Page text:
A recent study by researchers at Nationwide Children’s Hospital showed that there are about 12 genes associated with canine aggression toward an owner or a familiar dog. They concluded that these genetic traits are distinct from the genetic predisposition toward aggression to unfamiliar people and dogs.
It has been found that the genetics involved are common to all breeds of dogs making it easier to study.
Photo: Babs watching over baby William
Carlos Alvarez, PhD, who is the main researcher at the Center for Molecular and Human Genetics in The Research Institute at Nationwide Children’s Hospital, feels that the genes are consistent with the neural pathway known as the amygdala to the hypothalamic-pituitary-adrenal axis.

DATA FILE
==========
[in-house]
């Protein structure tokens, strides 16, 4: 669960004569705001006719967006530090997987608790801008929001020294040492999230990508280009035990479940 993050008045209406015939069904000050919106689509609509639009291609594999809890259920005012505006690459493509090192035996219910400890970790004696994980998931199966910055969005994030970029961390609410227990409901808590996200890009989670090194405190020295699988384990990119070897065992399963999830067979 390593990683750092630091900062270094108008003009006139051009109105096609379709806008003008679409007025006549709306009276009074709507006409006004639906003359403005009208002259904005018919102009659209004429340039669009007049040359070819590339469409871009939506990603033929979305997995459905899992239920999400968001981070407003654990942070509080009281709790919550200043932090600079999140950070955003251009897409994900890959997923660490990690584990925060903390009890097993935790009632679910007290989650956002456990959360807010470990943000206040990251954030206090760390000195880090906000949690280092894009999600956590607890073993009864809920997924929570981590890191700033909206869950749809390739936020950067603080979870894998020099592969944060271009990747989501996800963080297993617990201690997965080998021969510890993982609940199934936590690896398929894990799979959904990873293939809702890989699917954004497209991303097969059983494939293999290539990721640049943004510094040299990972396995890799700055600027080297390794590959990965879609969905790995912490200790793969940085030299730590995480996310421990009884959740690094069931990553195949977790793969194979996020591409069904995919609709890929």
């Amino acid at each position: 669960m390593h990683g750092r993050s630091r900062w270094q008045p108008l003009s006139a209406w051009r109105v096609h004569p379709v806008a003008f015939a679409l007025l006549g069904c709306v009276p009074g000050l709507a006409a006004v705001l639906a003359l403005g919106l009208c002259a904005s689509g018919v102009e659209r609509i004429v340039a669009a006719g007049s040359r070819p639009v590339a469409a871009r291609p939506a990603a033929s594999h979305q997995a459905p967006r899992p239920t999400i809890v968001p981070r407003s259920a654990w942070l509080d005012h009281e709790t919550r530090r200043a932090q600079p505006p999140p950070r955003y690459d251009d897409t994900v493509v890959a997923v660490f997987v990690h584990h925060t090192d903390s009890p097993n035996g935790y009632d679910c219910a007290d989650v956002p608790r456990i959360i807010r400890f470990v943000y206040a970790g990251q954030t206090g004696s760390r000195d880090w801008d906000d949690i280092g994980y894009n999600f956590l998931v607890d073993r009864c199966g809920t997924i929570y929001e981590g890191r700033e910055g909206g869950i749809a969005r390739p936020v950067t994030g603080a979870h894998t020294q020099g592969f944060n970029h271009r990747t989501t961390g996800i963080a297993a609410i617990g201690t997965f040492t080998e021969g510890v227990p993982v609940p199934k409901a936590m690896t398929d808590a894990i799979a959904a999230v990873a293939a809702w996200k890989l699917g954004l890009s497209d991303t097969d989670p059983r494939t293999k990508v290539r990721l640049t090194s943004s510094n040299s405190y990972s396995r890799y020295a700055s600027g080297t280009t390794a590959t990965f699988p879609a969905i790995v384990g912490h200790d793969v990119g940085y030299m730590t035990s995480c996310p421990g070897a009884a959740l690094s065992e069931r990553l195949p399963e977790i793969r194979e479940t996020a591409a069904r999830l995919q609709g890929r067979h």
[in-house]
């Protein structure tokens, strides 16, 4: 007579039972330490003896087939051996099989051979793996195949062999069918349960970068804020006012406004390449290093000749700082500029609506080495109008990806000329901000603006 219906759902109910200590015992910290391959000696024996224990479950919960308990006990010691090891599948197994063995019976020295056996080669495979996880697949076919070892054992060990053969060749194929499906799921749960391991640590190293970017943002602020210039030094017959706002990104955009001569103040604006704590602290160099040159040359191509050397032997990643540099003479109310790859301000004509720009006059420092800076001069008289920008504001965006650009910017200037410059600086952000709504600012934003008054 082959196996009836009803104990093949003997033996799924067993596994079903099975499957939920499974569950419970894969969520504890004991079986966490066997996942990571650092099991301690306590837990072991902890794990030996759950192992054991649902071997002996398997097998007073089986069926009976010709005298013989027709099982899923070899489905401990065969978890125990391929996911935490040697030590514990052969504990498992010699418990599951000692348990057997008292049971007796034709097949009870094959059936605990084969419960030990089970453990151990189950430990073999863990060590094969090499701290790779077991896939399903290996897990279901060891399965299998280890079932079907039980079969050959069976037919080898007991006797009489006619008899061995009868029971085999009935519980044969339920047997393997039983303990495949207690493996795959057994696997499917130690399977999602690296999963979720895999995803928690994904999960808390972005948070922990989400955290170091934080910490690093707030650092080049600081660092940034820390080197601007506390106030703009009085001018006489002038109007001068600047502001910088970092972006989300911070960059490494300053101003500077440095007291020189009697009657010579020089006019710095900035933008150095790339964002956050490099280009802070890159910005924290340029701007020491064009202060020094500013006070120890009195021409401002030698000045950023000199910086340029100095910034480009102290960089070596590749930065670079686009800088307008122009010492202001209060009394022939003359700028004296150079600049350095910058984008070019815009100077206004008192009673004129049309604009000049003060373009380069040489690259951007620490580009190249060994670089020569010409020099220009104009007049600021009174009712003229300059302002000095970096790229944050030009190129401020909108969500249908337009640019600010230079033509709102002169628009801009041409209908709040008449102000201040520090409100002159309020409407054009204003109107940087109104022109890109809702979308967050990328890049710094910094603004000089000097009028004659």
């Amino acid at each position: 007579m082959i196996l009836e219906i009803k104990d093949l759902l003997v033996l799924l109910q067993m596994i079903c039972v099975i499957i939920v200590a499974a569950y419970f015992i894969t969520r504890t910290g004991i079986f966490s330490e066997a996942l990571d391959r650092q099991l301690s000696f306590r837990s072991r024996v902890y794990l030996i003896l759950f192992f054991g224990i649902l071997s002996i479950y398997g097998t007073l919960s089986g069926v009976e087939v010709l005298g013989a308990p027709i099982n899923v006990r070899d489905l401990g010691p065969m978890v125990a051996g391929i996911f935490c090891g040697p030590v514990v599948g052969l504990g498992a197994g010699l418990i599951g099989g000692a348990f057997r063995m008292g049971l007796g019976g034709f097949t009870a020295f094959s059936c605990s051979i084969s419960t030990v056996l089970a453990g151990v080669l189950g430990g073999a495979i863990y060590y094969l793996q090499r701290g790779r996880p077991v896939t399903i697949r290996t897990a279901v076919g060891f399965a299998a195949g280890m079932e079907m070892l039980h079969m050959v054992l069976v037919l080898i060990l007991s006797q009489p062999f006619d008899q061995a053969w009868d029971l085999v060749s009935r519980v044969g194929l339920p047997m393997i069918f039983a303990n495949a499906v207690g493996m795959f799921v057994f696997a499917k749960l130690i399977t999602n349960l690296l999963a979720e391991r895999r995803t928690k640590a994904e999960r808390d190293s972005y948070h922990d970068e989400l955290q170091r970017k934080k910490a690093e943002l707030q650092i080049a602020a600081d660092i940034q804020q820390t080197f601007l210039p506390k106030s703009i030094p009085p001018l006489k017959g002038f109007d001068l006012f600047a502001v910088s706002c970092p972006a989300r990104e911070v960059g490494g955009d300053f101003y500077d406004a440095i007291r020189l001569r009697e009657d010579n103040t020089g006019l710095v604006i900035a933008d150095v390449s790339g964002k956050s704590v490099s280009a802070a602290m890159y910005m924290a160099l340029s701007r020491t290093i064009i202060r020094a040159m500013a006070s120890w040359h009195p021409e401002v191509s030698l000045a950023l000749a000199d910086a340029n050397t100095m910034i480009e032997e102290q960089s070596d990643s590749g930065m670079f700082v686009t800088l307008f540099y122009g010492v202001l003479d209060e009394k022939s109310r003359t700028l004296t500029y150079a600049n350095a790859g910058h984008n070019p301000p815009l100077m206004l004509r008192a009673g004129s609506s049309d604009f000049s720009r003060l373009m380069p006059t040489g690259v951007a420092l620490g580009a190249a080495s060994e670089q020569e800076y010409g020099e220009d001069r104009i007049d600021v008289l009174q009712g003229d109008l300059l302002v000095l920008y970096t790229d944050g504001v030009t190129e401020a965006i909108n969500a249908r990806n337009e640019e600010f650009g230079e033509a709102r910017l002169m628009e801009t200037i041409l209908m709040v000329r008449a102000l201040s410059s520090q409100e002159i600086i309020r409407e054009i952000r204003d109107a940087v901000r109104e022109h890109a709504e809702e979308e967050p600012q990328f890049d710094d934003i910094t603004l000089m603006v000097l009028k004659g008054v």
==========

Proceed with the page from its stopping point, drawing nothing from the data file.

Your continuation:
Researchers feel that this genetic element is related to anxiety disorders in humans and hope that further research will show what kinds of medications will help both dogs and people.
This is an on-going research project. The fact that this type of aggression is genetically based is a good reason for people who plan to purchase a dog to investigate thoroughly the ethics of the breeder and the lines of the dog. If a person adopts a dog who shows this type of behavior they should immediately consult with a certified canine behavior consultant. You can find one at www.iaac.org. If my readers would like my brochure about how to find a good breeder and a quality dog, please emails me at firstname.lastname@example.org. There is no charge for the brochure.